The Coastside Fishing Club will raise 420,000 Chinook salmon smolts from the Department of Fish and Game’s Feather River Fish Hatchery in its pen acclimation project for 10 to 12 days in the Pillar Point Harbor before release into the ocean.
This is the second year the program, a cooperative project between Coastside and the CDFW to improve recreational fisheries, will be in operation.
The first batch of 160,000 fish were delivered into the pens on April 15 to be acclimated for 10 days before being released. “The fish have been moved to the outer harbor and are doing great,” said Mark Gorelnik of the Coastside Fishing Club in Half Moon Bay.
“Last year we raised 180,000 fish total in the acclimation pen and this year we’re a little more ambitious,” he said.
They are hoping that the acclimation program will contribute to abundance and stability in the chinook salmon population. “We feel acclimating the fish to the saltwater environment will encourage more of the fish to survive in the wild,” he said. “We have seen no visible predation when they are released into the ocean.”
"Coastside is coordinating this project because we want to be part of the solution to the challenges that the salmon fishery faces," said Gorelnik. "One challenge is the death trap of the Delta that requires the trucking or barging of juvenile fish. We are hopeful that a release on the San Mateo Coastline will provide good survival rates to adulthood and good opportunities for recreational and commercial anglers."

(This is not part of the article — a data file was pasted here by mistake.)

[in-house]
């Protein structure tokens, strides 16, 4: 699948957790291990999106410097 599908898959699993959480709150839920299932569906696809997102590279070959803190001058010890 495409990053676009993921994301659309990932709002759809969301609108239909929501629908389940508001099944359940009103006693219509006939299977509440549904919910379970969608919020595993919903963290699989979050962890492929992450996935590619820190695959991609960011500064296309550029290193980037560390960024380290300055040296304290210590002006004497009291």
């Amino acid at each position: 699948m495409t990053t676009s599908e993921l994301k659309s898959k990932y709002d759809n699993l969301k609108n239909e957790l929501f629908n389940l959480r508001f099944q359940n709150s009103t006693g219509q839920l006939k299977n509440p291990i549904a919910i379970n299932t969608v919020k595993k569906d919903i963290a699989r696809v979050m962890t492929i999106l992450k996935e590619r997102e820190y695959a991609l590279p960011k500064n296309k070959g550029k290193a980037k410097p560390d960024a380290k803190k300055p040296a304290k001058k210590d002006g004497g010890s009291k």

Last year they bought the pen from a company in Washington. The dimensions of the interior pen are 48 feet by 24 feet, while the outside dimensions are 54 feet by 30 feet.
Club volunteers will periodically refill the automatic feeder purchased by Coastside, as they did last year; a video camera connected with shore allows them watch the operation.
The first fish were 40 to 45 to the pound when delivered by DFG personnel, but will grow rapidly in the pens and after they are released into the ocean.
Due to the massive loss of Central Valley chinook salmon in the Delta caused by the operation of huge export pumps that divert massive quantities of northern California water to corporate agribusiness and southern California, salmon advocates are working with the state to physically truck baby salmon around the Delta pumps for safe release, according to Gorelnik.
The salmon have a tiny coded wire implanted in their snouts, allowing DFG staff to verify later where the hatchery salmon are returning to spawn.
“My review of coded wire tags reveals that the 2.9 percent of salmon from the Monterey Bay Salmon and Trout Project’s pen acclimated fish were harvested in the fishery, as opposed to only .9 percent of the smolts released by the DFW in San Pablo Bay,” said Gorelnik. “If we are as successful as the Santa Cruz operation, we should be able to contribute significant numbers of salmon to the sport and commercial fishery on the San Mateo Coast.”